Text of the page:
Jones helping to put focus on players and not game-plans
England are favourites but the bonus-point experiment should make things interesting
The splendour of the exclusive Hurlingham Club on the banks of the Thames, where such is the demand for membership that the waiting list has been closed, served as the backdrop for the launch of the Six Nations Championship. A foggy morning served to disguise the black eye being sported by the England head coach Eddie Jones as he reluctantly posed for photographs, and if there were conflicting reports about how he acquired the injury, it was not down to the refinement of Dylan Hartley's tackling technique taking longer than anticipated.
The launch is a time for optimism, for looking forward. It has been Scotland's favourite time of the year having only once started a Six Nations campaign with a win, and that was in 2006. They left for the flight home drenched in compliments with Ireland's Joe Schmidt, whose team kicks off this year's tournament at Murrayfield on Saturday, especially effusive. "Feudal," was how their head coach Vern Cotter, in his last season as head coach before joining Montpellier, described a tournament that succeeds whatever the quality of the rugby because of deeply-entrenched national rivalries.
The bonus-point system is being trialled this season in an attempt to entice teams out of their strait-jackets. Had it been applied in the three previous tournaments, there would have been a total of 29 accumulated: 17 for a side losing by seven points or fewer, one for securing four tries in defeat and 11 for scoring four tries or more in victory. Closer examination shows that 10 of the 12 for tries scored were in matches played in March (the two in February were both against Italy) and 13 of the 17 losing bonus points were in February contests.
"I am not sure about bonus points," said Schmidt. "There was none on offer when we went to Chicago and played the All Blacks, but there were nine tries in a game played in fine weather. You play in a manner to suit the conditions. It may affect endgame decisions, but not, I think, the first-half mentality of teams." It was with February in mind that Wales asked for the roof of their Principality Stadium to be permanently shut for the Six Nations, saying the move would complement the introduction of bonus points, but as they would benefit five times every two years and each of their opponents once, the request was turned down.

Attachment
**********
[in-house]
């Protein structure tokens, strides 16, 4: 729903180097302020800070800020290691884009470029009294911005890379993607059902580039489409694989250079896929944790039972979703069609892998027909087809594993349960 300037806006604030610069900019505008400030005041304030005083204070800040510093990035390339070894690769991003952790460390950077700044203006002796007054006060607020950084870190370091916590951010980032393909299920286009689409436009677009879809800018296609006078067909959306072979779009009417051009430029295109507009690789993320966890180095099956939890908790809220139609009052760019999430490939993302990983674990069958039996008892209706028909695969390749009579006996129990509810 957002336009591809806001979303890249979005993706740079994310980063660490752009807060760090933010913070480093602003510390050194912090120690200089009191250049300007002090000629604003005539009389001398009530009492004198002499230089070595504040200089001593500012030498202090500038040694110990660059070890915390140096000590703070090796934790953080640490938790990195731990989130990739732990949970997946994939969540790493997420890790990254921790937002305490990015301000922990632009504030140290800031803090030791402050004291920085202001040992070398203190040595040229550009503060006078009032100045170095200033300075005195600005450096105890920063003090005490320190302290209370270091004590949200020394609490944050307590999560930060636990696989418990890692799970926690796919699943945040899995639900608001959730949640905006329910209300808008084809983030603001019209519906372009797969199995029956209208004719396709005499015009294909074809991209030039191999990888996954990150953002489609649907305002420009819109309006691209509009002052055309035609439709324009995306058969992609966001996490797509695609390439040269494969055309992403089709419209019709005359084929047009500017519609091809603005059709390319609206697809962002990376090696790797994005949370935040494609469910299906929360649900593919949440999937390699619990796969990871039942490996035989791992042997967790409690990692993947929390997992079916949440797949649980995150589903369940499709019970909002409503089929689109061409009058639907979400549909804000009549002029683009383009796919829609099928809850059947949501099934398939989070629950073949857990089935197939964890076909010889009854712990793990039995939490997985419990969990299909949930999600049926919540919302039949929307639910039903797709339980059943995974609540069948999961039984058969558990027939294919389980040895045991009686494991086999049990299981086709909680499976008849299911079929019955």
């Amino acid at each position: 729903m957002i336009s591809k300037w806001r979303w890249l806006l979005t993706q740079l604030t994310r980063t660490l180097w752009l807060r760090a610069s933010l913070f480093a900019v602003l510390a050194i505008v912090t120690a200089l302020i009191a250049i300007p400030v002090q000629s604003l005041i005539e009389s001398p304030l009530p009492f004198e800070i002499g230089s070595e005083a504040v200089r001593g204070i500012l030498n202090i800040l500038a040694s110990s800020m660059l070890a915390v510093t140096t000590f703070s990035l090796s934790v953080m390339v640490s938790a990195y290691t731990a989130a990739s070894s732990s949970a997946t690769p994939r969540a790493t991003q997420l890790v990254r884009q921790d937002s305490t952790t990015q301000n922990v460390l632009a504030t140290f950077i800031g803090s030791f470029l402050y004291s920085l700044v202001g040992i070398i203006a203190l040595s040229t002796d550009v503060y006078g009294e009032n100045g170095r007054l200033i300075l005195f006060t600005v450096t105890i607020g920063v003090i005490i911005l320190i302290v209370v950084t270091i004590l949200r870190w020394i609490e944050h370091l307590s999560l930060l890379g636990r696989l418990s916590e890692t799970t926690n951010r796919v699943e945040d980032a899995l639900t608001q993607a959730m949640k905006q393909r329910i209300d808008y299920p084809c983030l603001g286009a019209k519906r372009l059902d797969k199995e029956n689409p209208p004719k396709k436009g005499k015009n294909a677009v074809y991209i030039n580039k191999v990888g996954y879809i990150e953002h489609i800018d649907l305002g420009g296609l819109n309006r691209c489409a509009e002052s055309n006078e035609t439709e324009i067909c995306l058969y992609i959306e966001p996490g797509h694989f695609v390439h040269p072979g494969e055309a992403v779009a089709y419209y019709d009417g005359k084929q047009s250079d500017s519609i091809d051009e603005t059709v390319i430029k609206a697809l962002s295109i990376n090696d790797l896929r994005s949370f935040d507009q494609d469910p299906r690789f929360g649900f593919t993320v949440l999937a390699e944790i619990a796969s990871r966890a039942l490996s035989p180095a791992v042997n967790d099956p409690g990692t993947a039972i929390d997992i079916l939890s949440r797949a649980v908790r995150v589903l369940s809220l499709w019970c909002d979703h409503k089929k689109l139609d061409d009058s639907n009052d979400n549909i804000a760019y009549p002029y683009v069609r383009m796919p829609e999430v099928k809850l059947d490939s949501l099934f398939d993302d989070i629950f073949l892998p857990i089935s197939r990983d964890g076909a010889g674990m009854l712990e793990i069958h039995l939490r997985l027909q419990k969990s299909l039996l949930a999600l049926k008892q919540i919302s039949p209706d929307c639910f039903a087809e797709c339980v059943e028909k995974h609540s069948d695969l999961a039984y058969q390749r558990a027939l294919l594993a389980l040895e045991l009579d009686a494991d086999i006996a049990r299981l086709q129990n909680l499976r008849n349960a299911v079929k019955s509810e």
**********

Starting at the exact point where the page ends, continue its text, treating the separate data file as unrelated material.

A closed roof suits Wales in their tactical transformation under interim head coach Rob Howley: heads-up rugby now means looking around for opportunities and space rather than watching the ball descend from high in the sky. It rarely pays now to set out not to lose: with more tries being scored in Test rugby, the emphasis is on winning by retaining possession and creating. "The laws today reward attacking rugby," said the former South Africa coach Nick Mallett at the launch. "Gone is the time when you could win a World Cup without playing the ball."
The stage at the launch was given over to the six captains rather than the head coaches. That may be symbolic because the increased flow of matches, which will become more pronounced with the crackdown on high tackling expected to encourage more offloading, will lead to more tactical responsibility being invested in players, and with it flexibility. The rigidity of game-plans will loosen and, with Wales searching for the instinct they used to be renowned for, France trying to play like France again rather than a lumpen aggregate of England and South Africa at their least ambitious, Scotland comfortable again in possession after years when they could not get rid of the ball quickly enough and Ireland displaying a controlled frenzy against the might of the southern hemisphere last year, passion is no longer seen as a hangover from the amateur era.